Pennywise is back on the screen and scarier than ever
STEPHEN King's menacing clown Pennywise has inspired his fair share of nightmares.
But coming face to face with the villain was fun for Jack Dylan Grazer.
The Los Angeles native was one of seven young actors - portraying kids known as the Losers Club - who starred opposite a creepy Bill Skarsgard in director Andy Muschietti's award-winning 2017 adaptation of King's 1986 horror novel It.
"We took none of it seriously. It was like summer camp. We forgot it was work and that we were even getting paid," Grazer says.
"Bill's a sweetheart. When he did have to get up close and personal and yell in my face, after every take he'd be like 'Hey man are you OK? Can we get this guy a pillow please'?"
As well as grappling with an evil entity, the Losers Club also battled schoolyard bullying - an issue close to 15-year-old Grazer's heart. He is a Stomp Out Bullying supporter.
"It's an epidemic," he says.
"I go to these conventions and people come up wearing my shirts, and sometimes they're crying saying 'I've had such a rough time but you've helped me push through and love myself'. It's the most beautiful thing to hear. I was in their shoes at one point where I was like 'I don't want to be around people ever again'. People can be so cruel sometimes."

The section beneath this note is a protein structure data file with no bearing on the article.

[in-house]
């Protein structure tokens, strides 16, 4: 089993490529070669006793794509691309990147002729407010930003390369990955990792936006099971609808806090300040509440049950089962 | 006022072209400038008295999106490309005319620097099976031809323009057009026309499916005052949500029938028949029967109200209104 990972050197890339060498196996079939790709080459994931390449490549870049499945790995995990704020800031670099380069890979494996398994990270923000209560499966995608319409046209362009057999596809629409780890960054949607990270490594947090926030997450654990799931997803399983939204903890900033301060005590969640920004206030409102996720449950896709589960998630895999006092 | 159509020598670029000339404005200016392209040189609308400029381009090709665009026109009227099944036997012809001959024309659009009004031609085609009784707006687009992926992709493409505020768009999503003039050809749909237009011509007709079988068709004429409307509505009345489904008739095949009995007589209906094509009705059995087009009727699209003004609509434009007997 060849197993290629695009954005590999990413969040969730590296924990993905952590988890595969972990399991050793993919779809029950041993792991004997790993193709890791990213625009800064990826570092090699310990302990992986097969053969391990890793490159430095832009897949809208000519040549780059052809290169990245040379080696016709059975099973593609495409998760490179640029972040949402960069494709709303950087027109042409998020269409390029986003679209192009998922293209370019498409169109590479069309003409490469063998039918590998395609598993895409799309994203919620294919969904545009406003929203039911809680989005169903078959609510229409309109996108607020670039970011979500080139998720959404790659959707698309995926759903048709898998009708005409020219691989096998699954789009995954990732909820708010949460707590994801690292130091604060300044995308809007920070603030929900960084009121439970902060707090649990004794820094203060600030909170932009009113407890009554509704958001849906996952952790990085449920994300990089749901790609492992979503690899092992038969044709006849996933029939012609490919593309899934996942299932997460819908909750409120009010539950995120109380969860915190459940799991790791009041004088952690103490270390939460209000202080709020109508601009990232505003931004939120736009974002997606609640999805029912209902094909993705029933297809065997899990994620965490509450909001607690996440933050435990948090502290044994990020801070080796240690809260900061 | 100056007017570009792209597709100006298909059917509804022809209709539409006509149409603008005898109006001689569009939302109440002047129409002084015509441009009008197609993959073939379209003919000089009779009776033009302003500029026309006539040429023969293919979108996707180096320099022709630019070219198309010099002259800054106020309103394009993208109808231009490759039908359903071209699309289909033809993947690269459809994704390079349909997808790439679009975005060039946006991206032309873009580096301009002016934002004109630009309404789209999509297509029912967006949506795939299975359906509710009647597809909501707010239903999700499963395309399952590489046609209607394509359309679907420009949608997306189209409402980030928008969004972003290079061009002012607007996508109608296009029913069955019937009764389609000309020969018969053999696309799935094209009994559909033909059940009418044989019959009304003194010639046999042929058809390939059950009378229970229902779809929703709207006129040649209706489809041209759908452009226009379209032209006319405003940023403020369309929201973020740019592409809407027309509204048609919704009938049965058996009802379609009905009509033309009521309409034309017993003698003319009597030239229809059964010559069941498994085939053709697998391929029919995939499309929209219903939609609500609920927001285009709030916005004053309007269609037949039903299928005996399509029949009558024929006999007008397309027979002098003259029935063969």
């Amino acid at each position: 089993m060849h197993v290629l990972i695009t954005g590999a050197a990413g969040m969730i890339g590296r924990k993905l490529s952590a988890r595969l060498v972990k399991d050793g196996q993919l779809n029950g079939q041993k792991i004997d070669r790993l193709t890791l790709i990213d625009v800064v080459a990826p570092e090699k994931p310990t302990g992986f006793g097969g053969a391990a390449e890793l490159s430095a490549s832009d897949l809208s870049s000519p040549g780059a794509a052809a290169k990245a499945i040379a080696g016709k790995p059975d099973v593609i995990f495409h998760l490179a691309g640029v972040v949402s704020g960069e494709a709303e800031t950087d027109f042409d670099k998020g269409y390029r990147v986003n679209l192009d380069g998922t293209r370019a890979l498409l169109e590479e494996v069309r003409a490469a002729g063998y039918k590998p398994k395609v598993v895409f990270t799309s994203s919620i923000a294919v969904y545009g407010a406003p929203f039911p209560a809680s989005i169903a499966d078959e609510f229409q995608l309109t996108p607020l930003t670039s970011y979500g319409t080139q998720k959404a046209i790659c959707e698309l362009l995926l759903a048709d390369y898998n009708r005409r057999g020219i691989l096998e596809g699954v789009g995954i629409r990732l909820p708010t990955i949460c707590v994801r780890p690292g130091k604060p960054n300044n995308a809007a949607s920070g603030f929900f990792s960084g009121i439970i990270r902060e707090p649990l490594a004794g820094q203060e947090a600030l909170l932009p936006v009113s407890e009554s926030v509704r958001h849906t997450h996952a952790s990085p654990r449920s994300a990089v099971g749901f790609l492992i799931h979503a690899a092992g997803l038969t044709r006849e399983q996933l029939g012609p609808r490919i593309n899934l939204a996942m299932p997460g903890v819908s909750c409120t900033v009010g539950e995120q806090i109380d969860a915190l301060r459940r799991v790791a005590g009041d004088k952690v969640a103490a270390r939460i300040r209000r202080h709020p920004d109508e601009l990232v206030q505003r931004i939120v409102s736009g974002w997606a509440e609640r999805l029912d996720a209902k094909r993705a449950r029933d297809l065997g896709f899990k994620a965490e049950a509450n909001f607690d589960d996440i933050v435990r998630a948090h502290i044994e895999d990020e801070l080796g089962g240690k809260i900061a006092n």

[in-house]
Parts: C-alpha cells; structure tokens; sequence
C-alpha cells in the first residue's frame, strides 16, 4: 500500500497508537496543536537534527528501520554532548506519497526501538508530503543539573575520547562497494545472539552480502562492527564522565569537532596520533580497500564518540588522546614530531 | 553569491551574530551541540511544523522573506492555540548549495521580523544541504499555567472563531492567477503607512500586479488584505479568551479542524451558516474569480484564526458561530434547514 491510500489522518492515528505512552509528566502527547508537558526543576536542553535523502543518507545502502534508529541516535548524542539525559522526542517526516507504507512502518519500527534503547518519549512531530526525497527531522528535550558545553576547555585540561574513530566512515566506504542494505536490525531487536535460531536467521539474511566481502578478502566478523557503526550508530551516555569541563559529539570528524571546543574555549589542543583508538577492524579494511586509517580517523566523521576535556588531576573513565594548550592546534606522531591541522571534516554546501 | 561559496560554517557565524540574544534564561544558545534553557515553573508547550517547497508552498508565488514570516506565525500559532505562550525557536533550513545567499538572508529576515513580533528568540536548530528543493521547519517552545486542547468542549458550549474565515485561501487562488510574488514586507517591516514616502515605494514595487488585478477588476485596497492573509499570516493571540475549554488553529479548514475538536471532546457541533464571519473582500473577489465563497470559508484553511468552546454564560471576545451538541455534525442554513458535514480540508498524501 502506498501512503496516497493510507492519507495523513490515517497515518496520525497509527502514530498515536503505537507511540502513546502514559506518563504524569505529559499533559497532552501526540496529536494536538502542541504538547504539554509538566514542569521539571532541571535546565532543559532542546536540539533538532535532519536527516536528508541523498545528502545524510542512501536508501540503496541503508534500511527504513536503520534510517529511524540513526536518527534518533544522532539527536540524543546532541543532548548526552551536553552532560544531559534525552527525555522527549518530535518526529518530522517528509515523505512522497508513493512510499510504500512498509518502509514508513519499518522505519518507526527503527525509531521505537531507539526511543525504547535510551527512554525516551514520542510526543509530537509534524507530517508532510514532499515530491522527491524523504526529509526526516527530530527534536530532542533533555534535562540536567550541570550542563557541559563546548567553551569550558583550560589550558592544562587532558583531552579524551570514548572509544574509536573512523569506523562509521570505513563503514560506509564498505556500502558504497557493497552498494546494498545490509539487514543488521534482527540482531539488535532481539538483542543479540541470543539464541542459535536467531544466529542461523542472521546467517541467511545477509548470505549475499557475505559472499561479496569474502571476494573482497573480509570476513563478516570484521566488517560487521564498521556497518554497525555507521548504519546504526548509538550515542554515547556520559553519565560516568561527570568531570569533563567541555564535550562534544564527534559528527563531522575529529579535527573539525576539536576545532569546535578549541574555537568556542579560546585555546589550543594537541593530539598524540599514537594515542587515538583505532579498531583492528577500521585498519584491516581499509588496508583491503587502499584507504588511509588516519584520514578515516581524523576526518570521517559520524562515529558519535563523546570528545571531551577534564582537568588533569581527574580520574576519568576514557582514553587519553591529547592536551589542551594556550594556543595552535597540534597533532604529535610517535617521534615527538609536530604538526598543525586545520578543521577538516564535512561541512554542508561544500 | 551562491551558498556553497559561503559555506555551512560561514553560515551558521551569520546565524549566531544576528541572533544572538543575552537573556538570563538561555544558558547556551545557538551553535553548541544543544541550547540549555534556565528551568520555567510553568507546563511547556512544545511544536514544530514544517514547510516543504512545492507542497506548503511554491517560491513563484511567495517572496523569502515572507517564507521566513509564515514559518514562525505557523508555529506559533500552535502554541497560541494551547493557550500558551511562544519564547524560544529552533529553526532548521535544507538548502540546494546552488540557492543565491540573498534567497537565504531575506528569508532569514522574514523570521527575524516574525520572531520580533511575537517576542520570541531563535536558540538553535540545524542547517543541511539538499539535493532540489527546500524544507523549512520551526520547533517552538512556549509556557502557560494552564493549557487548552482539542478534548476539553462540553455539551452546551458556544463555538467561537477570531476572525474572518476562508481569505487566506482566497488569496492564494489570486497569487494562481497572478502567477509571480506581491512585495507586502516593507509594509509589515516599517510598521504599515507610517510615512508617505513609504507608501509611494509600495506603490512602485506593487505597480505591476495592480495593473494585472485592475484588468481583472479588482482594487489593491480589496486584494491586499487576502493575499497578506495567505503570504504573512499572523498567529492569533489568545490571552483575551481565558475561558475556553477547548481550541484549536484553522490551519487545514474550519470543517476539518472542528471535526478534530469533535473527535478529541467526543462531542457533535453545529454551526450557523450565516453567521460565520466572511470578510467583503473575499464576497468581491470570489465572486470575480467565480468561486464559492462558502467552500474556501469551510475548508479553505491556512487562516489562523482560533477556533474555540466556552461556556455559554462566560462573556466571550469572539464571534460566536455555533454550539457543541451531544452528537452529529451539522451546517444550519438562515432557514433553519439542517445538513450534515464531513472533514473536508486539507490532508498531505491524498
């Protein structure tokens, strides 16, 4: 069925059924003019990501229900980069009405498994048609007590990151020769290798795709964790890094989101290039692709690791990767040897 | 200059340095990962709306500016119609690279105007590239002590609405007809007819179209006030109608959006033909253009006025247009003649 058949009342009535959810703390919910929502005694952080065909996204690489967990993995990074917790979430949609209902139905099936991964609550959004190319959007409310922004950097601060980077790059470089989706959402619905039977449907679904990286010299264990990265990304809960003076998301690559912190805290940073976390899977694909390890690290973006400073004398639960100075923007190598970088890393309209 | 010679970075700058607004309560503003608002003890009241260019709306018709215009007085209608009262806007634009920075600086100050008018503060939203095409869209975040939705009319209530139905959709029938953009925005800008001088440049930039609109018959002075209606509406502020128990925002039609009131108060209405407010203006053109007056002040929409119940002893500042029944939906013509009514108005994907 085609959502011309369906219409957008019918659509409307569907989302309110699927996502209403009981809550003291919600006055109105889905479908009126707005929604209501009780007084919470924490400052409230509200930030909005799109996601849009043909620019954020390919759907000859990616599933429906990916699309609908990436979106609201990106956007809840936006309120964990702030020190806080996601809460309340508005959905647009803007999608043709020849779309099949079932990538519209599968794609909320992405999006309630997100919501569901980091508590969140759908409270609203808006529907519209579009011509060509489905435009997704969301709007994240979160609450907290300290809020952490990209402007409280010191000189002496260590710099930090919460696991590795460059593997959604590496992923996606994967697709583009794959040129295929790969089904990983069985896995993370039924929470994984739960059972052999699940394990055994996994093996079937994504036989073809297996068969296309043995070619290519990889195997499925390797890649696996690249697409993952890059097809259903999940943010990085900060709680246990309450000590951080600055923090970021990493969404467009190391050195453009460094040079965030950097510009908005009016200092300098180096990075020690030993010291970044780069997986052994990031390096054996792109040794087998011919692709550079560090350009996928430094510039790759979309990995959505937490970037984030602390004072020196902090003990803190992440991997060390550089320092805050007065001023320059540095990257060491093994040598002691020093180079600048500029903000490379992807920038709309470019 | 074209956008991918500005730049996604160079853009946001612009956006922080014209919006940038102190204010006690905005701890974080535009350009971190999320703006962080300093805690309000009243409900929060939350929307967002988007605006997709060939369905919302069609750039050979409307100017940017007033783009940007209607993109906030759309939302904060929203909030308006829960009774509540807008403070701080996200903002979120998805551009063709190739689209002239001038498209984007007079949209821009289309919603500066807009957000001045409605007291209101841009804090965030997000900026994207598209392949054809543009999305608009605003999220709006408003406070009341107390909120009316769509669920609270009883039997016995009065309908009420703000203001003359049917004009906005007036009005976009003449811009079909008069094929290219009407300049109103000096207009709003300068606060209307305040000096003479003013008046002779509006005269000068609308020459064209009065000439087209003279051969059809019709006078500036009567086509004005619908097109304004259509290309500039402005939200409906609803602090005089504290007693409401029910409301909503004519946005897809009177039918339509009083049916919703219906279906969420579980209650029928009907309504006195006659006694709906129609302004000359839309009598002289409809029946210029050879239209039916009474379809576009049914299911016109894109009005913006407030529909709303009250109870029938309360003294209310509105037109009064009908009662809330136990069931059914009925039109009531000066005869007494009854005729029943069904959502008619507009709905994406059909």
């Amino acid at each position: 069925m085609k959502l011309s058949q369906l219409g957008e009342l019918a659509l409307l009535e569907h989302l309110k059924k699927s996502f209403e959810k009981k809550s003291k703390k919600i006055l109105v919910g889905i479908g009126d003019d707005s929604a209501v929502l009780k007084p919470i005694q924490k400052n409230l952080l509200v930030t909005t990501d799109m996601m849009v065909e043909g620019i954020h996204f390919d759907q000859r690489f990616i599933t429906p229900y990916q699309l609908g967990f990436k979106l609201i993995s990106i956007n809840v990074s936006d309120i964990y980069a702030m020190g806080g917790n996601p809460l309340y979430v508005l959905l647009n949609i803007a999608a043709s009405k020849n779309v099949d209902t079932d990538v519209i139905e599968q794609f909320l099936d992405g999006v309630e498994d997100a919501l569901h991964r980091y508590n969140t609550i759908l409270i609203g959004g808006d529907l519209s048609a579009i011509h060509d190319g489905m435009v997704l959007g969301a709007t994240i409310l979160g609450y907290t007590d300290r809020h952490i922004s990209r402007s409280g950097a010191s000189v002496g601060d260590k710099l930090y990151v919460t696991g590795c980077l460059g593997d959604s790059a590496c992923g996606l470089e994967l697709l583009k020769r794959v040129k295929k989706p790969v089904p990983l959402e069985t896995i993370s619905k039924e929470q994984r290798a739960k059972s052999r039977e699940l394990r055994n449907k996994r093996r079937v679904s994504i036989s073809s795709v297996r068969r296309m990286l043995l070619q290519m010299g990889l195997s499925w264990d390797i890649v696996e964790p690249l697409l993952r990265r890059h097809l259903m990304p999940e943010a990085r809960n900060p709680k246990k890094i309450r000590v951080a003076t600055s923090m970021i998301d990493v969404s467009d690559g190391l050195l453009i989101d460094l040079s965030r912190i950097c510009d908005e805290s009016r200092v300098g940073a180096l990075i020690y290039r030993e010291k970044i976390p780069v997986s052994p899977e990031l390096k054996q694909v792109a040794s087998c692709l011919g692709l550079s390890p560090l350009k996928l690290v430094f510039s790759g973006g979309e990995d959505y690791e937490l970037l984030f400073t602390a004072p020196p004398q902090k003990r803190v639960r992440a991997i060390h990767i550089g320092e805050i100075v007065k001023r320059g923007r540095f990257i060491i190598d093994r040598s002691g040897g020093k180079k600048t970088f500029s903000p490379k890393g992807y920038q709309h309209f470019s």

Grazer reprises his role as Eddie Kaspbrak in the sequel It: Chapter 2, reuniting with both Skarsgard and Muschietti.
"When the first one wrapped, I went up to the director and I was like 'If you make a second one, please put us in it'. It was the most memorable experience of my life ever," he says.
"My fears are way too specific to ever be in a movie, but the first film did help me cope with watching scary movies. I've never been really good at watching scary movies. I'll enjoy it while I'm watching it but after I'll regret it because I can't sleep. It did help me with understanding it's all make believe because I would just look over my shoulder and see a camera.
"I've never been sacred of clowns really, but I understand why people could be. I'm thankful it wasn't a movie about dolls or pigeons."
In the new sequel, the returning teenage cast have adult counterparts as the story picks up 27 years after the Losers Club defeated Pennywise, who has returned to terrorise the town of Derry once more.
Grazer shares the role of Eddie with The Wire's James Ransone. Australian actor Jay Ryan is a new addition, portraying the adult Ben Hanscom.
"We all went to this barbecue place in Toronto with the director and producer and our adult counterparts were there. It was like a speed dating thing; we went around talking to each other," he says.
"I met James first and we shook each other's hands. I looked at him and I was like 'Wow it's insane. I got the golden ticket'. Then we both got awkward at the same time."
Grazer promises an even scarier experience for movie-goers this time around.
"It's a lot scarier than the first one," he says. "There's still the comedic aspect from Bill (Hader) who plays Richie, and that back and forth Eddie and Richie have. It's a reassuring thing that when you get scared, then you get a joke."
The film set has been a classroom for Grazer, who aspires to become a filmmaker.
"A film set is the best place to be when you want to have insight into what it's like," he says. "I probably won't go to film school because it's already my life. This is film school."
It: Chapter 2 opens tomorrow.